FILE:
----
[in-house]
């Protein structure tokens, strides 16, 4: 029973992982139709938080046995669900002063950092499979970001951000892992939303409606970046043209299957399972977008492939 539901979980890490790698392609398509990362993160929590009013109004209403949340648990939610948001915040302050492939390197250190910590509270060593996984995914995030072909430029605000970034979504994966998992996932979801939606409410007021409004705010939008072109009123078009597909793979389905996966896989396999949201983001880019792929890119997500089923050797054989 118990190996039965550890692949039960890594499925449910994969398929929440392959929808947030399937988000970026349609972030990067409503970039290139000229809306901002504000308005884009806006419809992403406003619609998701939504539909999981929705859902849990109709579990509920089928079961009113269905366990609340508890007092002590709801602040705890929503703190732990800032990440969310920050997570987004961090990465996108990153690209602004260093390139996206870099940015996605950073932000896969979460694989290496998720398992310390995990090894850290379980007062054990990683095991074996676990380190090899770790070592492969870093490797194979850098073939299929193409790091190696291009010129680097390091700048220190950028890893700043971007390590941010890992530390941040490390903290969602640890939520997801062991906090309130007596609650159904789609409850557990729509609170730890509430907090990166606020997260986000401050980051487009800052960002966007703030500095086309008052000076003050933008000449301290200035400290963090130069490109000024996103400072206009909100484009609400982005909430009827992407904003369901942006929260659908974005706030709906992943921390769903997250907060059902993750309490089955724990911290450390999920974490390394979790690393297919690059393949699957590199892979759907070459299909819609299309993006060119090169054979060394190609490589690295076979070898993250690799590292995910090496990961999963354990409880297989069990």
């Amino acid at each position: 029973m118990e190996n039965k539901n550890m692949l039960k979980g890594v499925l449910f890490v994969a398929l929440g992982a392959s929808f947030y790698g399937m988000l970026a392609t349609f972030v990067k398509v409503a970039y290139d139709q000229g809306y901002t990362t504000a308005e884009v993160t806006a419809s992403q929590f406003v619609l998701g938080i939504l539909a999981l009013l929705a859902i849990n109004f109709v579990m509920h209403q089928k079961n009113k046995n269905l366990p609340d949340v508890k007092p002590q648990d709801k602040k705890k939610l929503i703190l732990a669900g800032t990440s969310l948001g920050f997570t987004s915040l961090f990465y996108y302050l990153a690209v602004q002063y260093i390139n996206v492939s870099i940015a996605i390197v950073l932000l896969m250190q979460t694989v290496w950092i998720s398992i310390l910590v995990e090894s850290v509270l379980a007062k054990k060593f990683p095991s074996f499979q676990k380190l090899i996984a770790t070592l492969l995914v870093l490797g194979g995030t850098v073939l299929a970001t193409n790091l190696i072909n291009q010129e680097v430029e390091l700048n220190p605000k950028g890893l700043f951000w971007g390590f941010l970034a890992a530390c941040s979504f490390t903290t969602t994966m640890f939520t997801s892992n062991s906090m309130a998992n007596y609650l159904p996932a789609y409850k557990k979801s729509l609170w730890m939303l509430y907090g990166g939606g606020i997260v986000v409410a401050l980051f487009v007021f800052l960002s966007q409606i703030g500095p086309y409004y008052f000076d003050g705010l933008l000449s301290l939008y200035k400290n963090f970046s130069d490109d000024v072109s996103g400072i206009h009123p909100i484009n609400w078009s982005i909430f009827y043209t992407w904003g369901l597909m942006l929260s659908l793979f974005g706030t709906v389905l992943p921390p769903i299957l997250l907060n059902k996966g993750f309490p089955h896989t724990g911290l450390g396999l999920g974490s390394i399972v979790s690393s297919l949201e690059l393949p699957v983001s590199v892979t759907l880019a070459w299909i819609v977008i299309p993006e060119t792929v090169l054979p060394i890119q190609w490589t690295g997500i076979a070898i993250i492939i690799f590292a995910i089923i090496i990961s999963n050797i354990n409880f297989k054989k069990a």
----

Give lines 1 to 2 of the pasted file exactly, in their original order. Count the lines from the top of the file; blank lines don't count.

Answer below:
[in-house]
């Protein structure tokens, strides 16, 4: 029973992982139709938080046995669900002063950092499979970001951000892992939303409606970046043209299957399972977008492939 539901979980890490790698392609398509990362993160929590009013109004209403949340648990939610948001915040302050492939390197250190910590509270060593996984995914995030072909430029605000970034979504994966998992996932979801939606409410007021409004705010939008072109009123078009597909793979389905996966896989396999949201983001880019792929890119997500089923050797054989 118990190996039965550890692949039960890594499925449910994969398929929440392959929808947030399937988000970026349609972030990067409503970039290139000229809306901002504000308005884009806006419809992403406003619609998701939504539909999981929705859902849990109709579990509920089928079961009113269905366990609340508890007092002590709801602040705890929503703190732990800032990440969310920050997570987004961090990465996108990153690209602004260093390139996206870099940015996605950073932000896969979460694989290496998720398992310390995990090894850290379980007062054990990683095991074996676990380190090899770790070592492969870093490797194979850098073939299929193409790091190696291009010129680097390091700048220190950028890893700043971007390590941010890992530390941040490390903290969602640890939520997801062991906090309130007596609650159904789609409850557990729509609170730890509430907090990166606020997260986000401050980051487009800052960002966007703030500095086309008052000076003050933008000449301290200035400290963090130069490109000024996103400072206009909100484009609400982005909430009827992407904003369901942006929260659908974005706030709906992943921390769903997250907060059902993750309490089955724990911290450390999920974490390394979790690393297919690059393949699957590199892979759907070459299909819609299309993006060119090169054979060394190609490589690295076979070898993250690799590292995910090496990961999963354990409880297989069990």